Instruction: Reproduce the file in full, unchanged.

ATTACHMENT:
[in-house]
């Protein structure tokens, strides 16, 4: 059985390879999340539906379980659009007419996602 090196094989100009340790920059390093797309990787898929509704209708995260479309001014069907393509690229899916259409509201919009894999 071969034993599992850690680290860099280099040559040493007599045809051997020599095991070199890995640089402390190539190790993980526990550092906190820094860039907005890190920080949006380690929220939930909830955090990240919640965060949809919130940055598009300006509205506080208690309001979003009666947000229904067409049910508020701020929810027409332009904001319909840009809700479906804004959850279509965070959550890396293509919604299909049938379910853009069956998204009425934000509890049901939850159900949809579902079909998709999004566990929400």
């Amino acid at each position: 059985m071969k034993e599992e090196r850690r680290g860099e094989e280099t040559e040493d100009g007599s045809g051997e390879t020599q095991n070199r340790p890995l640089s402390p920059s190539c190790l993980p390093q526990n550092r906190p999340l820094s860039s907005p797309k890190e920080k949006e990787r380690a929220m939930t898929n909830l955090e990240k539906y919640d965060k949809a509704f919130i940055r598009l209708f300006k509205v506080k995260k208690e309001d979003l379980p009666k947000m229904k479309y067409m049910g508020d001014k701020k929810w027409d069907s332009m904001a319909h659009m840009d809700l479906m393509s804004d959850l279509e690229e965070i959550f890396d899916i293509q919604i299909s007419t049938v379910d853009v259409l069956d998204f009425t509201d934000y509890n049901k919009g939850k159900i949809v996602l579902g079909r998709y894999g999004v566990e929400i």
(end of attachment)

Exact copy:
[in-house]
């Protein structure tokens, strides 16, 4: 059985390879999340539906379980659009007419996602 090196094989100009340790920059390093797309990787898929509704209708995260479309001014069907393509690229899916259409509201919009894999 071969034993599992850690680290860099280099040559040493007599045809051997020599095991070199890995640089402390190539190790993980526990550092906190820094860039907005890190920080949006380690929220939930909830955090990240919640965060949809919130940055598009300006509205506080208690309001979003009666947000229904067409049910508020701020929810027409332009904001319909840009809700479906804004959850279509965070959550890396293509919604299909049938379910853009069956998204009425934000509890049901939850159900949809579902079909998709999004566990929400």
């Amino acid at each position: 059985m071969k034993e599992e090196r850690r680290g860099e094989e280099t040559e040493d100009g007599s045809g051997e390879t020599q095991n070199r340790p890995l640089s402390p920059s190539c190790l993980p390093q526990n550092r906190p999340l820094s860039s907005p797309k890190e920080k949006e990787r380690a929220m939930t898929n909830l955090e990240k539906y919640d965060k949809a509704f919130i940055r598009l209708f300006k509205v506080k995260k208690e309001d979003l379980p009666k947000m229904k479309y067409m049910g508020d001014k701020k929810w027409d069907s332009m904001a319909h659009m840009d809700l479906m393509s804004d959850l279509e690229e965070i959550f890396d899916i293509q919604i299909s007419t049938v379910d853009v259409l069956d998204f009425t509201d934000y509890n049901k919009g939850k159900i949809v996602l579902g079909r998709y894999g999004v566990e929400i």